As the official July 4 start of the Upper House election campaign nears, political parties are preparing to step up their activities geared to the election. The big problem with Japan’s recent elections has been low voter turnout.
Political parties have the great responsibility of rousing people’s interest in politics by presenting in-depth analyses of Japan’s current political and economic issues and explaining their election promises in a clear-cut and rational way. Mass media also can play an important role in increasing people’s interest in elections.
Political parties and voters should realize that a low voter turnout deprives elected politicians of their legitimacy in the minds of many voters, undermining the foundation of representative democracy.
Voter turnout for an Upper House election fell to a record low of 44.52 percent in 1995. In the next five Upper House elections, voter turnout was between 50 percent and 60 percent.
It is incumbent upon political parties and local election administration commissions alike to do whatever they can to encourage as many voters as possible to go to polling stations for the July 21 Upper House election.
In the Dec. 16 Lower House election, which gave the Liberal Democratic Party and its coalition partner Komeito a more than two-thirds majority in the Diet chamber, voter turnout in single-seat constituencies slipped to a postwar record low of 59.32 percent. This showed that many people were so disappointed with the Democratic Party of Japan government that they apparently lost hope in politics itself. This is a serious situation.
April saw an Upper House by-election in Yamaguchi Prefecture, the first Diet election since the inauguration of the Abe administration, as well as a series of local elections to choose local assembly members and local government heads.
Voter turnout in the Yamaguchi Upper House by-election was only 38.68 percent, 23.23 percentage points lower than the voter turnout of 61.91 percent in the 2010 Upper House election. The low voter turnout may be attributable to the fact that Yamaguchi Prefecture is Prime Minister Shinzo Abe’s election base, that the LDP swept all four single-seat constituencies in the Dec. 16 Lower House election, and that an LDP candidate was predicted to win even before the Upper House by-election.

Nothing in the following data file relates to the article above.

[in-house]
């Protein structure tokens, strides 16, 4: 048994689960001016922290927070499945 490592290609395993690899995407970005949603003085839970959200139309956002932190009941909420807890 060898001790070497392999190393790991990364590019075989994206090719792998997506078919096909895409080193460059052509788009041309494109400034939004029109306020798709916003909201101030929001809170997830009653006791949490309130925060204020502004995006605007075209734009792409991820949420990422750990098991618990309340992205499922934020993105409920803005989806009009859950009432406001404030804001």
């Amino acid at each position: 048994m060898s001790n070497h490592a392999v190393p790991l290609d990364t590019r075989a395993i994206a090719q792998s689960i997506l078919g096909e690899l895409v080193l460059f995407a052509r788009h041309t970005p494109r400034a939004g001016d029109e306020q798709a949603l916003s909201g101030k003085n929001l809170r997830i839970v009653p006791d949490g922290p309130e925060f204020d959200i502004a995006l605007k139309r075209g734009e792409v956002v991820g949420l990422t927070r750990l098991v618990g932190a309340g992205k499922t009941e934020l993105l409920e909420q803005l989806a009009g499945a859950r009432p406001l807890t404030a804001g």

In April, 80 city mayoral elections were held in Tokyo and 34 prefectures. Twenty-one of the mayors were selected without elections because no other candidates ran. In more than 60 percent of the cities, voter turnout hit a record low.
To raise people’s interest in politics, the role of opposition parties is particularly important. Opposition parties need to clearly point out what is wrong with the government’s policies and present convincing policy choices that clearly differ from those of the ruling parties.
In the coming Upper House election campaign, political parties, candidates and voters will be allowed to use the Internet to some extent to try to persuade people to vote for particular candidates. Parties can also show online videos of candidates’ speeches. Citizens will also be allowed to ask others not to vote for particular candidates. It is our hope that effective use of the Internet during campaigns will spur interest and lead to higher voter turnouts.